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fleadermaus
01-19-2010, 05:50 PM
A while ago I decided to lower the saddle on my concert by sanding it from the bottom. I was happy with the new height at first, but now I'm thinking of putting a taller saddle back in there. I know I can order saddle blanks online but I'm not sure what the next step is once I have the blank in my possession. What does it take to get the saddle in the correct shape for installing on a uke?

buddhuu
01-19-2010, 11:39 PM
Depends what you want. Plastic saddle blanks are already pretty much the right shape.

The plastic ones are easiest to work with. Bone is hard and fairly brittle. Takes longer to shape and occasionally breaks more easily if dropped/flexed etc.

The main thing to try to get right is the width of the saddle (as opposed to height or length which are easier to alter. Measure your saddle slot and check dimensions of saddle blanks for sale. Length of the saddle is easily tweaked - just snip, file, saw or sand to the right length and shape the end appropriately.

You already have experience of altering the height.

The best thing to do is to get a few spare blanks and just go at it! Experiment and have a practice.

dentuke
01-20-2010, 03:31 AM
I have a whole bunch of micarta blanks I picked up they are easy to sand and form....send me a pm if you need help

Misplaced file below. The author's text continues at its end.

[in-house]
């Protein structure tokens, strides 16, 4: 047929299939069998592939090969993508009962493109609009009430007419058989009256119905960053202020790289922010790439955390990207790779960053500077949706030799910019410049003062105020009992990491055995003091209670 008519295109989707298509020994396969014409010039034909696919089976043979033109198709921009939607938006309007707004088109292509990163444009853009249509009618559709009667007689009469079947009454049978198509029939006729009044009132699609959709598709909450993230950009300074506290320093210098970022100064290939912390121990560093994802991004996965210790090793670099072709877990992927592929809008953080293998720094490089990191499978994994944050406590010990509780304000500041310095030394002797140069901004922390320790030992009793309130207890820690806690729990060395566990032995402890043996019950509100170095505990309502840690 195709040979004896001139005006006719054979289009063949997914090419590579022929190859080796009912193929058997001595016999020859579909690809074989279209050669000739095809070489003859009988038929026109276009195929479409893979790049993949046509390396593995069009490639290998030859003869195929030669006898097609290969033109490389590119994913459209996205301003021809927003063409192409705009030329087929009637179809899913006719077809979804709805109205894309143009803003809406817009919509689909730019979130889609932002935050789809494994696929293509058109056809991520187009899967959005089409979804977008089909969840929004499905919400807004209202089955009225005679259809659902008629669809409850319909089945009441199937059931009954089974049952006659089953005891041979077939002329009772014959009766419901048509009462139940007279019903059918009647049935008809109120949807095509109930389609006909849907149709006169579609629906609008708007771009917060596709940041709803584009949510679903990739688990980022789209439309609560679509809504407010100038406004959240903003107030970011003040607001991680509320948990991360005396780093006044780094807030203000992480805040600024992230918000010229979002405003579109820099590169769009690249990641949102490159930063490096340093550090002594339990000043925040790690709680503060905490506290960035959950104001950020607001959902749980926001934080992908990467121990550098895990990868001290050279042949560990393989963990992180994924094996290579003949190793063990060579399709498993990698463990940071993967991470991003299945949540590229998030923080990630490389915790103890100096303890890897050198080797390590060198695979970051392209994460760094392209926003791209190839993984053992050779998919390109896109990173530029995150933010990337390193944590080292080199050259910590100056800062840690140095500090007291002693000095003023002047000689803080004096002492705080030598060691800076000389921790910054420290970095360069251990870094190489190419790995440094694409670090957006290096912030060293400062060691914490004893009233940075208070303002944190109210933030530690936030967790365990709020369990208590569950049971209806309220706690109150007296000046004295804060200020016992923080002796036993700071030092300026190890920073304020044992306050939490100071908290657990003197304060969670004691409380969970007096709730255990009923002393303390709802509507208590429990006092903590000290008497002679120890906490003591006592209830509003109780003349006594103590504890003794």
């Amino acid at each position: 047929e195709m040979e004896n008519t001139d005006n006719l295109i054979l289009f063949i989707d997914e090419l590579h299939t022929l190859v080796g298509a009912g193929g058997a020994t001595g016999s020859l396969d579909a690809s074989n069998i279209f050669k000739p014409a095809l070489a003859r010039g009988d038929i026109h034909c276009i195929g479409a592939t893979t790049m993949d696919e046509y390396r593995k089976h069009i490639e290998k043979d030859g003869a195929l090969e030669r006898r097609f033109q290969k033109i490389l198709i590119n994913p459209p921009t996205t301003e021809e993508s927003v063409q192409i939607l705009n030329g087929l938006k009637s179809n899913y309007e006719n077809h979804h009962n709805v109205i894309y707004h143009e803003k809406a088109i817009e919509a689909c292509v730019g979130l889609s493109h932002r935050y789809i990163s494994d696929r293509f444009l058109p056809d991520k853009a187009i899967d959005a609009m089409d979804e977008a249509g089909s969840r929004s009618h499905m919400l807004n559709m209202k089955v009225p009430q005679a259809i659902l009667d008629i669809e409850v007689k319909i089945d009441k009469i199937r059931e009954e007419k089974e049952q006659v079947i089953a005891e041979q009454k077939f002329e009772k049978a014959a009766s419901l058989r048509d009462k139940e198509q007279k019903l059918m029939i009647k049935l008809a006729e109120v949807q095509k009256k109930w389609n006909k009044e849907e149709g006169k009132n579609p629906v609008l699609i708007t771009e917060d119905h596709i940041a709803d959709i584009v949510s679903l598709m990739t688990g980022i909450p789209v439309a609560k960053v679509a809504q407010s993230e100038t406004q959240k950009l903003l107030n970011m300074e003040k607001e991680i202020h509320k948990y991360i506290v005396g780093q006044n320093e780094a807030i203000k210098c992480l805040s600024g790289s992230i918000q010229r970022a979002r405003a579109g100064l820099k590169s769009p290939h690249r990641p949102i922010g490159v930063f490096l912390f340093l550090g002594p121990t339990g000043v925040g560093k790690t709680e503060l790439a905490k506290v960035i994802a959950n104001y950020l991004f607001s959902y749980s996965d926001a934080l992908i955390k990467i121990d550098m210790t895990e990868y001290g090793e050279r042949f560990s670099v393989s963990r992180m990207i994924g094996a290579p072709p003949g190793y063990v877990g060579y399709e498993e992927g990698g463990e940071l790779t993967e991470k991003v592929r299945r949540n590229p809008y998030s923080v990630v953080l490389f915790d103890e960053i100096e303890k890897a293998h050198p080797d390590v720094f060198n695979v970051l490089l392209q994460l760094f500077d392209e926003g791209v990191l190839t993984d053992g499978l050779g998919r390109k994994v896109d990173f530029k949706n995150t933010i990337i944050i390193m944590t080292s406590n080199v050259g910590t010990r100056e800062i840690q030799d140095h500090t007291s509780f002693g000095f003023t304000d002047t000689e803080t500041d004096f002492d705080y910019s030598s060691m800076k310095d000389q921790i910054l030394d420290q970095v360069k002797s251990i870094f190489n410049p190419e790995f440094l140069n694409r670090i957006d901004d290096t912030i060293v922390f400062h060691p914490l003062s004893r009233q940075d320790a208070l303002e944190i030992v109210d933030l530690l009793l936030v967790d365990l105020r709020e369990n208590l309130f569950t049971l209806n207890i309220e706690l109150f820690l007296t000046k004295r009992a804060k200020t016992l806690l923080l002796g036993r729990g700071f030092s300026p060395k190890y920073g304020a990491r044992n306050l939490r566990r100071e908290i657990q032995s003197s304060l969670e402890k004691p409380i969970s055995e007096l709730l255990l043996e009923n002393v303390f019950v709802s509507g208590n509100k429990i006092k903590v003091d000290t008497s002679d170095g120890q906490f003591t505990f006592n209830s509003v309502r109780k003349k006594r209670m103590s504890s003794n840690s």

fleadermaus
01-20-2010, 04:31 AM
Thanks guys. I guess my main concern is the top edge. How much care is needed in making it rounder or pointier? Will it screw up the intonation if I do it wrong?

buddhuu
01-20-2010, 04:44 AM
If it's like most saddles then you want it kind of domed as seen from the end, with the apex/crown or whatever you want to call it of that curve in the middle. If you make it too sharp it can wear or break strings more easily.

If you're happy that the action at the nut is ok, and you're happy with the height of your saddle then the intonation should be pretty much fine with the top of that curve in the middle. Getting it wrong could mess with your intonation, but usually not by much. If you find a centered dome doesn't do it then you could sand another saddle to bring the peak of the curve forward if you need to sharpen the intonation, or back if you need to flatten it.

fleadermaus
01-20-2010, 06:56 AM
Thanks, Buddhuu. I might not get around to trying this for a couple of weeks, but this is very helpful!

fleadermaus
02-22-2010, 02:07 PM
I just wanted to update this thread. This past weekend, I tried shaping and installing a new saddle and it worked like a charm. Thing is, I don't think I got the bottom perfectly even or the crown perfectly centered but I'm still hearing a marked improvement in volume and tone with no intonation problems. I don't know if it's the height or the tusq saddle that deserves credit, but I'm glad I tried this.

buddhuu
02-22-2010, 11:46 PM
Well done. :)

As long as people keep their original nut and saddle safe and unaltered there is nothing to lose by experimenting with DIY set-ups, and plenty to gain.

Moore Bettah Ukuleles
02-23-2010, 06:35 AM
I just wanted to update this thread. This past weekend, I tried shaping and installing a new saddle and it worked like a charm. Thing is, I don't think I got the bottom perfectly even or the crown perfectly centered but I'm still hearing a marked improvement in volume and tone with no intonation problems. I don't know if it's the height or the tusq saddle that deserves credit, but I'm glad I tried this.